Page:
What is a fingerprint?
Your SSH server has a unique fingerprint that is generated using a server's unique host key in order to identify the server to a client.
Why does this matter?
Whenever you make a connection to an SSH server You want to make sure that you are connecting to the right server.
If you get a warning where your client is saying that the host key cannot be verified or that is has changed you need to make sure to verify the fingerprint.
HOW DO I KNOW THE FINGERPRINT OF MY SERVER?
Run the command below
ssh-keygen -l -f /etc/ssh/ssh_host_rsa_key.pub
The expected output should be
2048 xx:xx:xx:xx:xx:xx:xx:xx:xx:xx:xx:xx:xx:xx:xx:xx /etc/ssh/ssh_host_rsa_key.pub (RSA)
How do I make sure that I am connecting to the correct server?
If you are using a Mac or Linux machine you should be able to find the known_hosts file in
The file should look something like
220.127.116.11 ssh-rsa Alongstringwithalphanumeric... 18.104.22.168 ssh-rsa Anotherlongstringwithalphan...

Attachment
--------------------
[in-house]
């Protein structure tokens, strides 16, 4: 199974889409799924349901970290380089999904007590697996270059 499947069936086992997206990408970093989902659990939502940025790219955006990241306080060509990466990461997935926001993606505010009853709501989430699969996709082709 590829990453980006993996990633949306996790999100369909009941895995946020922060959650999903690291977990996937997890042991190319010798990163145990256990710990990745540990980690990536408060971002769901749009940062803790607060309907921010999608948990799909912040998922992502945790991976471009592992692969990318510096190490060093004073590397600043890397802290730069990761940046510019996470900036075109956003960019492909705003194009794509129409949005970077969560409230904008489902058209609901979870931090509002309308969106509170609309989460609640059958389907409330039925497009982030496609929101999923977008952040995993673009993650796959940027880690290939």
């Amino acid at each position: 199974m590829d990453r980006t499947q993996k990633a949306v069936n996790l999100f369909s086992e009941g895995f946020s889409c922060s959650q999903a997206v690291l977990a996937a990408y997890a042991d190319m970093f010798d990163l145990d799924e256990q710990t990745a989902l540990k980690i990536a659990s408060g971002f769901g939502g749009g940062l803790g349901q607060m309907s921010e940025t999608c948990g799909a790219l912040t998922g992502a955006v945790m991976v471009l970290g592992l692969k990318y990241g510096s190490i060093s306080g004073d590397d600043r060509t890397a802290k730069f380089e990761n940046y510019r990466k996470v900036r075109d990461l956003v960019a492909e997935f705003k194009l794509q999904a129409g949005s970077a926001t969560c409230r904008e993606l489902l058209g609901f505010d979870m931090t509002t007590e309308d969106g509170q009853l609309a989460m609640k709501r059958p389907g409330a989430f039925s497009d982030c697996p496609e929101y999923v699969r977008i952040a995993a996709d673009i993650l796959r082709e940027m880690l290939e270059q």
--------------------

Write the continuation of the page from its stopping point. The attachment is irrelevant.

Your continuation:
How do I verify the servers fingerprint?
- Ask the server owner what the fingerprint is
- Remove the corresponding line from
~/.ssh/known_hosts, ie if you are connecting to server with IP 22.214.171.124 then you need to remove the line that starts with IP 126.96.36.199 in
ssh email@example.com make sure that the fingerprint matches the one you got from the server owner in Step 1 above.
The output should be something like
The authenticity of host '188.8.131.52 (184.108.40.206)' can't be established. RSA key fingerprint is xx:xx:xx:xx:xx:xx:xx:xx:xx:xx:xx:xx:xx:xx:xx:xx. Are you sure you want to continue connecting (yes/no)?